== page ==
Pedestrian Right of Way

(28) Every pedestrian who lawfully enters a roadway in order to cross may continue the crossing as quickly as reasonably possible despite a change in the indication he or she is facing and, for purposes of the crossing, has the right of way over vehicles.

It is surprising how many pedestrians cross the street oblivious to their surroundings while talking to someone beside them, chatting on the phone, text messaging someone or reading. It shouldn’t come as a total surprise when, after they have come into contact with a vehicle and have sustained injuries, that they (and not the motor vehicle operator) are actually charged by the police. This happens more times then one would expect.

Upon being ticketed, can a pedestrian fight a “jaywalking” ticket?

Yes. These tickets can be fought in the courts, in much the same way that a bicycle ticket, parking ticket or speeding ticket are challenged and fought.

If you follow these steps, you can successfully defend yourself – see:

Requesting a Trial
Right to Trial in French
Notice of Trial
Application for Stay of Proceedings
Disclosure
Prior to the Trial
What are the laws surrounding “jaywalking”?

Every municipality can create their own bylaws in Ontario to cover the act of jaywalking and the fines associated with this act. In Toronto, a bylaw that addresses this is:

Metropolitan Toronto bylaw 32-92, Section 10 :

Except where the traffic control signals are in operation or where traffic is being controlled by a police officer, a pedestrian crossing a highway at a place other than a pedestrian crossover shall yield the right-of-way to all vehicles and streetcars upon the roadway, but nothing in the section shall relieve the driver of a vehicle or streetcar from the obligation of taking all due care to avoid an accident.

In Ontario, a review of the Ontario Highway Traffic Act has to take place to understand jaywalking laws:

Interpretation, general

Definitions

1. (1) In this Act,

“highway” includes a common and public highway, street, avenue, parkway, driveway, square, place, bridge, viaduct or trestle, any part of which is intended for or used by the general public for the passage of vehicles and includes the area between the lateral property lines thereof; (“voie publique”)

“intersection” means the area embraced within the prolongation or connection of the lateral curb lines or, if none, then of the lateral boundary lines of two or more highways that join one another at an angle, whether or not one highway crosses the other; (“intersection”)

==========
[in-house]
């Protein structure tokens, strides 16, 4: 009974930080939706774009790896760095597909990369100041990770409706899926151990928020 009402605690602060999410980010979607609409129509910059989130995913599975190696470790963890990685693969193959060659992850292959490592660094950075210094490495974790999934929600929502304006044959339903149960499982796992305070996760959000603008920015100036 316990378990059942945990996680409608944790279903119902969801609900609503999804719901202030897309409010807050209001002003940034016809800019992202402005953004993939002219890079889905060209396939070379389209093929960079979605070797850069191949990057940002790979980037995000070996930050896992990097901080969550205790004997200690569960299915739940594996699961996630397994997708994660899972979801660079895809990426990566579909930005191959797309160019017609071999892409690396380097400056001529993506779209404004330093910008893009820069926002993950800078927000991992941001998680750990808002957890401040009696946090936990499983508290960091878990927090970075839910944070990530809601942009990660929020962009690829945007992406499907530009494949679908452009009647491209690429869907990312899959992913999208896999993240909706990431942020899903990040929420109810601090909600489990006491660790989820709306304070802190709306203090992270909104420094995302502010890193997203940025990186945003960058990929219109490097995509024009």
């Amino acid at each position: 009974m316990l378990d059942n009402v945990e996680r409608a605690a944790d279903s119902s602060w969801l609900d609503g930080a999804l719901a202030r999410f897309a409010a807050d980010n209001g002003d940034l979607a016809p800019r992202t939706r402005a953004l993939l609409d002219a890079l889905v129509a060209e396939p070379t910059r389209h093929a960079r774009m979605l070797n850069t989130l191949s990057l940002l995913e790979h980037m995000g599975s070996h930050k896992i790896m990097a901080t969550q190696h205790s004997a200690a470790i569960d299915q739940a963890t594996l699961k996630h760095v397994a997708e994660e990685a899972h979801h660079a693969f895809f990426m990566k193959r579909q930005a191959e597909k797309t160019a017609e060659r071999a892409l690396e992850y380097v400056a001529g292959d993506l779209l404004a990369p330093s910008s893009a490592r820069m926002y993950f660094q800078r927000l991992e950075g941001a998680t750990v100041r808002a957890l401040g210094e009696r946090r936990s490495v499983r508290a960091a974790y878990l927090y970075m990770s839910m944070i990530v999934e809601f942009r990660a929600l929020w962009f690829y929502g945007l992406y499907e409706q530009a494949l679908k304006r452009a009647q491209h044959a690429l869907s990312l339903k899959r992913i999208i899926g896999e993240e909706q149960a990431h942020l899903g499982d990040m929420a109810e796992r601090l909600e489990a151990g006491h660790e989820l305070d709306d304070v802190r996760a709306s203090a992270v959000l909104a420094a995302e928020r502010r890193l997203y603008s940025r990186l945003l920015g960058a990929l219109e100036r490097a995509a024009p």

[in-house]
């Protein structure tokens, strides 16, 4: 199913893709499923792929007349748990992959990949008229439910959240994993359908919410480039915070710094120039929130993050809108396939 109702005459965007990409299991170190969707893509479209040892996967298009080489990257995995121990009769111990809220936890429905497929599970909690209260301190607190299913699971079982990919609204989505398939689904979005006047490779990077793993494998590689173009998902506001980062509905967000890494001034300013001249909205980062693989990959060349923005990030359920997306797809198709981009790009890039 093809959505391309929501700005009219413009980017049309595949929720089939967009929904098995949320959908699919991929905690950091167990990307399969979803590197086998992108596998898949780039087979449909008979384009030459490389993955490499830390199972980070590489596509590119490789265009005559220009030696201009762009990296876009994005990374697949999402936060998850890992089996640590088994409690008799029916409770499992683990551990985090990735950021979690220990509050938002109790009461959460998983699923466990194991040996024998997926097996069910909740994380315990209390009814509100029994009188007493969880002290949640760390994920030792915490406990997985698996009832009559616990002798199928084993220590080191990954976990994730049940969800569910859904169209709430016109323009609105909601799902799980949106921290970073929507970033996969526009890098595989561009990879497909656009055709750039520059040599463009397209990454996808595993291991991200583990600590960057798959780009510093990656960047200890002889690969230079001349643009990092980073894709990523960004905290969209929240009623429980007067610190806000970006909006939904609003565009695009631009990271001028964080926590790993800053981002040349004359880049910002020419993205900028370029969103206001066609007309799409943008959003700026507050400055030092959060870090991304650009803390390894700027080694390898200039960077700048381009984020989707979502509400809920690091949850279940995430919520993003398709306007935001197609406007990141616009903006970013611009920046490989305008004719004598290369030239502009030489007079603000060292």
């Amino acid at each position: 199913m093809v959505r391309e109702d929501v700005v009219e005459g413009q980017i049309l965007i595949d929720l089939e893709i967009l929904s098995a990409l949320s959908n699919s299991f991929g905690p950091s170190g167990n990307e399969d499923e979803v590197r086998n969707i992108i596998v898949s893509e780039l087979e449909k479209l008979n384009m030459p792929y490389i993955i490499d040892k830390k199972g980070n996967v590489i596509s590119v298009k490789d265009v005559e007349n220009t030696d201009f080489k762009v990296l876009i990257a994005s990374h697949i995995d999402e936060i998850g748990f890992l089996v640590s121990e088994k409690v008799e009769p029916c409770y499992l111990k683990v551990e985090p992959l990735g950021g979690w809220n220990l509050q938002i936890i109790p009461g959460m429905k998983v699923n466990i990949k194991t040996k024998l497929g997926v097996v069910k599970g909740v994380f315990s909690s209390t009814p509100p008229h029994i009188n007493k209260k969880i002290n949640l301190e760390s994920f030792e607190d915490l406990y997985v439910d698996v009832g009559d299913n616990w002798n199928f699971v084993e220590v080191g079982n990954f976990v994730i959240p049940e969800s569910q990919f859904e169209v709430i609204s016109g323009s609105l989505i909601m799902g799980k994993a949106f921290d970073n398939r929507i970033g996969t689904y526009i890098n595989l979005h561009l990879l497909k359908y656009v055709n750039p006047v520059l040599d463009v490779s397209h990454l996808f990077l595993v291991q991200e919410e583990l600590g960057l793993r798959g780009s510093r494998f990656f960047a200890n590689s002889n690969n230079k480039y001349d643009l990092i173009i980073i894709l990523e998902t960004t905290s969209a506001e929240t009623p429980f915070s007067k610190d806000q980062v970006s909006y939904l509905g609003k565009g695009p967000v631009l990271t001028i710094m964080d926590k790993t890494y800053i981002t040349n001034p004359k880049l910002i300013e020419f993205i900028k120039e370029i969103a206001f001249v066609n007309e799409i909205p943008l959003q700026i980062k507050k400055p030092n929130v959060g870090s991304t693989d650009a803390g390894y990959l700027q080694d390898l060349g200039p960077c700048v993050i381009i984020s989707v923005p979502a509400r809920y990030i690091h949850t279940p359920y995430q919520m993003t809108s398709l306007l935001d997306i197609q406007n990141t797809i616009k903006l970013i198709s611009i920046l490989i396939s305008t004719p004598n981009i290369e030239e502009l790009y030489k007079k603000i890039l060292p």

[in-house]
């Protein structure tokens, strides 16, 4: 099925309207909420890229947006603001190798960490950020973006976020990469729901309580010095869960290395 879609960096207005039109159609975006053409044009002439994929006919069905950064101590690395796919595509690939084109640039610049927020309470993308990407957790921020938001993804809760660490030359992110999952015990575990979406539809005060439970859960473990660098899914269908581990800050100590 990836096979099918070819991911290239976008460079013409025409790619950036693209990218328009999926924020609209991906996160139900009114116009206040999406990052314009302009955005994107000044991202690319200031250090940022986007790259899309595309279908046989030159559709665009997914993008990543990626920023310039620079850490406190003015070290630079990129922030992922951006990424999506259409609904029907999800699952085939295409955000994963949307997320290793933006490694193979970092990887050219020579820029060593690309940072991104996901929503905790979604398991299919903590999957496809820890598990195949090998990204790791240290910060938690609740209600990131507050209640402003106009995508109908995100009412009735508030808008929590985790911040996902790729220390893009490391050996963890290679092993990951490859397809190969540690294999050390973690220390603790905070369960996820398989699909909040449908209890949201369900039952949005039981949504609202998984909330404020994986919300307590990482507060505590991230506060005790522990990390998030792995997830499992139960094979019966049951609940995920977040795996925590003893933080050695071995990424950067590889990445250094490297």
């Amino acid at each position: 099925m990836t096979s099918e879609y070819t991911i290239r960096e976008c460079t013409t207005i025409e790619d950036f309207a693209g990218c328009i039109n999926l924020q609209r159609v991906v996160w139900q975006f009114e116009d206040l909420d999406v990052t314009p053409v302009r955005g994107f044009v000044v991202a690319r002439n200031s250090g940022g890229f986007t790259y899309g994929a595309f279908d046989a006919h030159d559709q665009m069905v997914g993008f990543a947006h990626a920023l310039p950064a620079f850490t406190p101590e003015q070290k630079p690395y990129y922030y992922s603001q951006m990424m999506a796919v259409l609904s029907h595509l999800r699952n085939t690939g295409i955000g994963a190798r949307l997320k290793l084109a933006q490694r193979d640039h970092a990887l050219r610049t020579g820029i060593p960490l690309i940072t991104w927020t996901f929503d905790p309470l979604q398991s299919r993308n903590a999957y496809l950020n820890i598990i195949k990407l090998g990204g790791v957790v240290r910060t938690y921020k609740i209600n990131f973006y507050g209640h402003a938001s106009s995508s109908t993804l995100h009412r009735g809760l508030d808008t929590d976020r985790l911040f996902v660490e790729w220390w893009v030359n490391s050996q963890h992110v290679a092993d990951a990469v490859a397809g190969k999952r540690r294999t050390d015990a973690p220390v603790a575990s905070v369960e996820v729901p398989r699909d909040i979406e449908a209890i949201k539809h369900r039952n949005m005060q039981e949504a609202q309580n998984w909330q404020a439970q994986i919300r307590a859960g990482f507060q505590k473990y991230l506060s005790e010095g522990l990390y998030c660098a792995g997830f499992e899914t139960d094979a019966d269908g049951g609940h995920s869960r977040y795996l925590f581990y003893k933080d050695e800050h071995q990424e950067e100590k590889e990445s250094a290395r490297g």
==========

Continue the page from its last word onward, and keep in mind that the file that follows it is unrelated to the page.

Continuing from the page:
“roadway” means the part of the highway that is improved, designed or ordinarily used for vehicular traffic, but does not include the shoulder, and, where a highway includes two or more separate roadways, the term “roadway” refers to any one roadway separately and not to all of the roadways collectively; (“chaussée”)

Traffic control signals and pedestrian control signals

144. (1) In this section,

“intersection” includes any portion of a highway indicated by markings on the surface of the roadway as a crossing place for pedestrians; (“intersection”)

“pedestrian” includes a person in a wheelchair; (“piéton”)

Yielding to pedestrians

(7) When under this section a driver is permitted to proceed, the driver shall yield the right of way to pedestrians lawfully within a crosswalk. R.S.O. 1990, c. H.8, s. 144 (7).

Stopping at flashing red light

(21) Every driver approaching a traffic control signal and facing a flashing circular red indication shall stop his or her vehicle, shall yield the right of way to traffic approaching so closely that to proceed would constitute an immediate hazard and, having so yielded the right of way, may proceed. R.S.O. 1990, c. H.8, s. 144 (21).

Pedestrian crossing

(22) Where portions of a roadway are marked for pedestrian use, no pedestrian shall cross the roadway except within a portion so marked. R.S.O. 1990, c. H.8, s. 144 (22).

Pedestrian – green light

(23) Subject to subsections (24) and (27), a pedestrian approaching a traffic control signal showing a circular green indication or a straight-ahead green arrow indication and facing the indication may cross the roadway. R.S.O. 1990, c. H.8, s. 144 (23).

Pedestrian – stopping at flashing green light

(24) No pedestrian approaching a traffic control signal and facing a flashing circular green indication or a solid or a flashing left turn arrow indication in conjunction with a circular green indication shall enter the roadway. R.S.O. 1990, c. H.8, s. 144 (24).

Pedestrian – stopping at red or amber light